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It can be hard hearing a newcomer and not comparing him to Jay-Z or Big Daddy Kane or any other top notch emcee. Ultimately, however, it’s a fair comparison. If we are going to listen to someone’s album, then they should have the incentive of quality or at the very least the attempt at doing something different or greater than all of the other artists out there.  On S.O.S.’s How I Learned to Stop Worrying and Love the Bomb, he gives a good excuse to give him a chance, but still has his throwaway track moments.  Then again, so have Jay-Z, Big Daddy Kane and any other MC in the history of hip-hop….

The first thing you’ll notice is that it’s not exactly an upbeat album. “Apocalyptic Doomsday” kicks off the record and features an ATLiens sample that goes back to the days of when Outkast were a little darker.  Meld that with production that sounds like a more approachable El-P, and you’ve got some ingredients for what is an interesting –  and despite it’s themes – inviting album.  The Outkast likeness comes back again later on in “The Balance”, which features an acoustic guitar loop that could have been an Organized Noize production circa 1997 – and that’s a good thing.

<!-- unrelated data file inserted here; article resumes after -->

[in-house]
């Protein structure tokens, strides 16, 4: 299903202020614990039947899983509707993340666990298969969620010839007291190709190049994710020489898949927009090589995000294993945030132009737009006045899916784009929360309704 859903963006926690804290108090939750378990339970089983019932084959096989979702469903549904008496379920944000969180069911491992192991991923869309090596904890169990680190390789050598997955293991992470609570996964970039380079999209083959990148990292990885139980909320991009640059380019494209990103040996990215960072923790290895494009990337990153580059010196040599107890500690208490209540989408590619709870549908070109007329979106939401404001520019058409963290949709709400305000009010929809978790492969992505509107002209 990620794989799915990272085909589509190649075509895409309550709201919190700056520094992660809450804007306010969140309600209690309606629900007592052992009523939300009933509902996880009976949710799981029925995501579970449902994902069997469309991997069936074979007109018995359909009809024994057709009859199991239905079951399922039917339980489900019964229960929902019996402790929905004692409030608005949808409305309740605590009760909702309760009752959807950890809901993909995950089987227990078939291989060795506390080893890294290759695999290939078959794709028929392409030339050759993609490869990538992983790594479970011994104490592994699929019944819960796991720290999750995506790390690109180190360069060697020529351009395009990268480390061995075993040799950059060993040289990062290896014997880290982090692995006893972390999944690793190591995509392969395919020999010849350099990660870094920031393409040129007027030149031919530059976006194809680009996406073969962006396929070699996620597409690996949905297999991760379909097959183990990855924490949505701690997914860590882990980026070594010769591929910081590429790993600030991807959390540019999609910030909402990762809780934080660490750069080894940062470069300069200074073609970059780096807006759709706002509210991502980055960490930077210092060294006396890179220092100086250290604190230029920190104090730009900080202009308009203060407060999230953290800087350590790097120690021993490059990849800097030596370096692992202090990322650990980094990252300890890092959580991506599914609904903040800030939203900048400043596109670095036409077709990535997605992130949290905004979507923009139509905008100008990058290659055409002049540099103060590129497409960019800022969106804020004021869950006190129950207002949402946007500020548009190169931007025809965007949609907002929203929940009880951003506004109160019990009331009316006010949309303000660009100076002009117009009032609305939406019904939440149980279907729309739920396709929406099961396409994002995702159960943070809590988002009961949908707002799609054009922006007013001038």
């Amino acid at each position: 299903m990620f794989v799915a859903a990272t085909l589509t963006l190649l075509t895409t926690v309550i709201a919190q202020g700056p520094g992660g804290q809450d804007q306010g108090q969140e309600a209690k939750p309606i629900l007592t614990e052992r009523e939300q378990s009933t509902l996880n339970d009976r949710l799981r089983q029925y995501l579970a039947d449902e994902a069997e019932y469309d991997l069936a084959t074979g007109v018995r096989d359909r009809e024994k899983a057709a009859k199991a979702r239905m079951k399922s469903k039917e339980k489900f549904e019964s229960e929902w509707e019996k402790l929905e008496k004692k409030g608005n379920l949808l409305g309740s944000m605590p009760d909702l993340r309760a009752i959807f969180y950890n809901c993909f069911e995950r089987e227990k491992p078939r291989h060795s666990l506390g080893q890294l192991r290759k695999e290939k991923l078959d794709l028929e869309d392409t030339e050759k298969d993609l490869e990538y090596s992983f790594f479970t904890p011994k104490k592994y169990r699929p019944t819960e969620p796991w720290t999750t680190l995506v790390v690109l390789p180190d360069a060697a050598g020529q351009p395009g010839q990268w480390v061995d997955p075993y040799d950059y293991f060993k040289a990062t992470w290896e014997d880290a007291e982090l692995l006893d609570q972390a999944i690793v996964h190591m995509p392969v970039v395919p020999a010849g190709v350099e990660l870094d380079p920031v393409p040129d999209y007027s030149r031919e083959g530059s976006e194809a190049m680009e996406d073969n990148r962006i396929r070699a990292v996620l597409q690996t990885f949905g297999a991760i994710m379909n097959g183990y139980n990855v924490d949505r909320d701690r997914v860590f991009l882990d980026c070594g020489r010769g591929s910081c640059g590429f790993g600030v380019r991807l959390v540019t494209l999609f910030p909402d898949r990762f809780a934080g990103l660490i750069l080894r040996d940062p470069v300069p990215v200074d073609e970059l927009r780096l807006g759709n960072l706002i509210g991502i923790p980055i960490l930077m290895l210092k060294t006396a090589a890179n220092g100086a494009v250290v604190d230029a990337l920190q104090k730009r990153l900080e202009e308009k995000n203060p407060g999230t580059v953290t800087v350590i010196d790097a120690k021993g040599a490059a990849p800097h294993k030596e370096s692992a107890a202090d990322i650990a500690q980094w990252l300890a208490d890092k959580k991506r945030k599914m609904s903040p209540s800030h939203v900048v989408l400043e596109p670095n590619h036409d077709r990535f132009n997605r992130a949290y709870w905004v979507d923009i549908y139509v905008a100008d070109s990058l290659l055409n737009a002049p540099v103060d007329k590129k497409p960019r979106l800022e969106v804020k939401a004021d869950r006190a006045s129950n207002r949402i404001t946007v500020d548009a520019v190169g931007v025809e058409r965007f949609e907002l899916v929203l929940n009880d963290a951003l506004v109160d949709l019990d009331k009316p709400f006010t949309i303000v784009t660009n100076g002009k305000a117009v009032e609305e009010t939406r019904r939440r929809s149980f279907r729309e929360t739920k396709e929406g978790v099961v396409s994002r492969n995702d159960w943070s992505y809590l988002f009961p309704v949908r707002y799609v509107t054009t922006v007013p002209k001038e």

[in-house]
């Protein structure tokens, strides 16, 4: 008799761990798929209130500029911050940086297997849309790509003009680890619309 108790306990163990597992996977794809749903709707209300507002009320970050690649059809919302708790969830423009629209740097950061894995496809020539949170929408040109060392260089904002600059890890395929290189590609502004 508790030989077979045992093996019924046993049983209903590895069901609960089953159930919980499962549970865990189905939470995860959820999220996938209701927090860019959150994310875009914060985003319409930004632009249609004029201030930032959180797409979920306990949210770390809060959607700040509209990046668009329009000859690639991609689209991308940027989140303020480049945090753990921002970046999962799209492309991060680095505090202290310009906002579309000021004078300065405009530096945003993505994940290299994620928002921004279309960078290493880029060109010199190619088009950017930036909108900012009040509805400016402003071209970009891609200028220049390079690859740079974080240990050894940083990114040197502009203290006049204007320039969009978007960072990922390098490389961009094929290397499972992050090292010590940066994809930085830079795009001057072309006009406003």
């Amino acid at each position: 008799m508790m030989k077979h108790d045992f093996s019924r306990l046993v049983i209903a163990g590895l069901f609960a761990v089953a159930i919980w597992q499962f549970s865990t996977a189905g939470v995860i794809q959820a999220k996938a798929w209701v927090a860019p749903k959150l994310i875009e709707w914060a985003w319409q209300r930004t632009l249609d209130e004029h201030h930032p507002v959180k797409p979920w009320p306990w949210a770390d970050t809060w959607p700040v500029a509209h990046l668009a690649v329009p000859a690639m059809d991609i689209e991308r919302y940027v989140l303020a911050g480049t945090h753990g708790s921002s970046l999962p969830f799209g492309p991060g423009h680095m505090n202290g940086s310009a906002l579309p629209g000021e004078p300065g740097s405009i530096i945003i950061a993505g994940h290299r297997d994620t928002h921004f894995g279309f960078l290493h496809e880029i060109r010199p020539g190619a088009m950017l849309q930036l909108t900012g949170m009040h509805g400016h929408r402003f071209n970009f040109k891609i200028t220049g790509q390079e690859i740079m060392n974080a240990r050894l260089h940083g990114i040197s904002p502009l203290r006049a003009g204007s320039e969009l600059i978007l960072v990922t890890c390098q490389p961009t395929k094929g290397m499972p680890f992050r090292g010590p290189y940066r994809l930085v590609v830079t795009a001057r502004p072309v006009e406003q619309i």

The Def Jux similiarities don’t stop with El-P as “2013″ finds S.O.S. on common ground with The Perceptionist’s Akrobatik, if maybe a little more laidback on the lyrical side of things.  The album’s only major missteps are “Work” and “Bionic”. “Work” sounds like a cut rate Dr. Dre beat, while “Bionic”, despite it’s strong hook, seems like something that would be the 11th song on a T.I. album.  By all means, there’s no shame in independent MC’s branching out, but it just doesn’t fit with the rest of the tracks on the album, which says a lot of the cohesion of the other cuts.

“Save You” is one of the album’s most interesting tracks, however.  It’s got a rumbling robot groove that is the sonic under belly of a love song.  Whereas most MC’s feel the need to slow down the beat to Marvin Gaye levels and add in a throwaway hook, S.O.S. goes the other way keeping things fast and alive rather than cold and slow.

The album ends on the instrumental “Expose” and “Time Capsule”. “Expose” could have been a throwaway interlude, but is a solid beat that in the vein of the work of Blue Sky Black Death. “Time Capsule” wraps up things up, and shows that this really was an album, not just a collection of songs. It’s a track that belongs at the end, sounding like the most heartfelt song on the album.  While there are some missteps here and there, this is a solid album from someone clearly putting not just time, but thought into his work. - Dane Johnson

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